So we realized that what we needed to do was find a way to down-regulate that nerve. So we began looking at the other side of neural modulation, which is called neural-blocking. And we’re the first company that’s developed really effective, commercially viable and available neural-blocking technology for the treatment of any problem. And because of that we have very strong intellectual property in the area of treating obesity and metabolic disease as well as several other gastrointestinal disorders. And from this we are going to launch what we call the Maestro system which delivers VBloc therapy. VBloc therapy uses very high frequency electrical signals to block the naturally occurring signals on the vagus nerve, on the autonomic nerve, from the brain to the stomach and the rest of the gut and from the gut and stomach to the brain.
We do this intermittently all through the day – it’s on 5 minutes, off 5 minutes and then it’s off during the sleeping hours of the patient. We do this for 2 reasons: one is so that the patients don’t have side effects. If we completely turn off that nerve then the whole system does not work, the patient has side effects. And if we keep it turned off 24 hours a day, then the body figures a way to work around the fact that it doesn’t have the vagus anymore and most of the effect on reducing hunger and early fullness and other metabolic effects falls away.
We began work on the this – we filed our 1st patents in the fall of the 2003, did our 1st implant in 2006, and are now commercial outside the U.S. We have a CE Mark and we’re approved in Australia and we are in the last 6 months before breaking the blind on the U.S. physical trial. Assuming that that comes out well, we will be submitting a PMA application in 2013. That is a quick overview of the company and how we got where we are.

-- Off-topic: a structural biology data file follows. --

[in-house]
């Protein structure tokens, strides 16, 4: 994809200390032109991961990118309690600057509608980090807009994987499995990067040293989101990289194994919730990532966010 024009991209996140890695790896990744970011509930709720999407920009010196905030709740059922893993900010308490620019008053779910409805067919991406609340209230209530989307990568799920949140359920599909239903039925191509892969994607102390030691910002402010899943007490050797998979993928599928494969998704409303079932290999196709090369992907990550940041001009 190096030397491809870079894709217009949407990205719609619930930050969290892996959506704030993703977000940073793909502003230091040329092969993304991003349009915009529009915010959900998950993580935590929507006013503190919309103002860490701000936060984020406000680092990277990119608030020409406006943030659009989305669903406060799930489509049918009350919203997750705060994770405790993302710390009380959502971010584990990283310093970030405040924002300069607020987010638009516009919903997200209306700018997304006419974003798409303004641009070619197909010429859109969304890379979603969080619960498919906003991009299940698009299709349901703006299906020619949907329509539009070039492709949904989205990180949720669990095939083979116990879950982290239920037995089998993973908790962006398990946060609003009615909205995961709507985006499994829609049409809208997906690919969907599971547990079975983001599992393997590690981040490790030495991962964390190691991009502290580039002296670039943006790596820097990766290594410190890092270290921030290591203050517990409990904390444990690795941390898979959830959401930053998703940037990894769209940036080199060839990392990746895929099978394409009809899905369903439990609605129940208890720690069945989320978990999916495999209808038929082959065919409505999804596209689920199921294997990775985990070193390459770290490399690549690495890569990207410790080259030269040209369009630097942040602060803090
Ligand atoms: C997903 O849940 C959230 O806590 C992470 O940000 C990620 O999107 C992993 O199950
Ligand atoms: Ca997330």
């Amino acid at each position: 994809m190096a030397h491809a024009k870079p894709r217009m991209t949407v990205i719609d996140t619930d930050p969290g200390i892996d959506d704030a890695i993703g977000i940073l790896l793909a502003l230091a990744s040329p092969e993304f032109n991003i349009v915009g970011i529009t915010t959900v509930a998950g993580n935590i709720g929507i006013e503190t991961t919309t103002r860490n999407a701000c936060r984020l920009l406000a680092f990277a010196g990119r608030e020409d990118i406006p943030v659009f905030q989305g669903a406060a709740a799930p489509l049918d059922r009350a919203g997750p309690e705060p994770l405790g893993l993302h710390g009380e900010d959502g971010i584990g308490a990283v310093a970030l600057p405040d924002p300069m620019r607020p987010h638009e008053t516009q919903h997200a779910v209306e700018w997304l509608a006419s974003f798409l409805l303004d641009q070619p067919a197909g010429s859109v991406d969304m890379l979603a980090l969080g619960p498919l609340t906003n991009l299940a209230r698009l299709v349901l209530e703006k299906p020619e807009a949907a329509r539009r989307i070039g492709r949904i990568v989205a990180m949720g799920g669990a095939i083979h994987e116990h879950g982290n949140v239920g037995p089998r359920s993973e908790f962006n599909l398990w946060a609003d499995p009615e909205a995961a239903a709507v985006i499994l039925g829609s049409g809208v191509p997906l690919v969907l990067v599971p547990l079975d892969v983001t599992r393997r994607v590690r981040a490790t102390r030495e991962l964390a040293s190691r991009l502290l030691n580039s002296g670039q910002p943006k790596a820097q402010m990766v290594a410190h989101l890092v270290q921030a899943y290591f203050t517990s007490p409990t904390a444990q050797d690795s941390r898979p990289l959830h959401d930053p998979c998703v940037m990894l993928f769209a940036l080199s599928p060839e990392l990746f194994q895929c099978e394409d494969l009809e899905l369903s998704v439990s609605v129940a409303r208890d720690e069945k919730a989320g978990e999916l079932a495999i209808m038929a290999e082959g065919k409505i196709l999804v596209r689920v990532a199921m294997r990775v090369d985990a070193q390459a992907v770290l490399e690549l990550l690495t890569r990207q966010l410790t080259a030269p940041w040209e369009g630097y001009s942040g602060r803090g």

"We think of it as a 1st-in-class, 2nd-generation neuroscience-based approach to the treatment of the biggest problem facing the modern society."
MassDevice: What have you seen Vagal blocking therapy do for patients as far as outcomes?
Knudson: Patients tend to lose weight in a controlled and calculable manner. It controls their hunger and it makes them feel full on much less food. Some of the other therapies that are out there, some of them surgical therapies, are punitive. In other words they close up most of the stomach and the lower part of the intestines, so people cannot eat very much before they get clogged up or even have a lot of very unpleasant side effects. Many of them are still very hungry for the most part and so it is hard for them to change their relationship to food. We actually treat a patient’s problem which is the hunger and the feeling of fullness, so that they can immediately start changing their relationship to food and make up a lifelong change while not having their whole lifestyle interrupted.
They can still eat, they can still go out and have a steak or have a piece of bread, which they cannot do with, for example, the adjustable gastric band. They can still have a glass of wine with their dinner, which they can’t with some of the other procedures. They can still do this they just don’t need as much and they are not as hungry all the time – they do not snack between meals. As a result of this they lose between 30-40% of excess their weight by 1 year and if they happen to be diabetic their blood glucose is under control almost immediately and if they are hypertensive, they have a very good chance that their hypertension will be under control almost immediately as well.
So it is very patient-friendly, life enhancing, lifestyle-enhancing therapy. We think of it as a 1st-in-class, 2nd-generation neuroscience-based approach to the treatment of the biggest problem facing the modern society.
MassDevice: Now, I had seen the Maestro system described as a pacemaker-like device. Describe the device and tell me about the implantation procedure.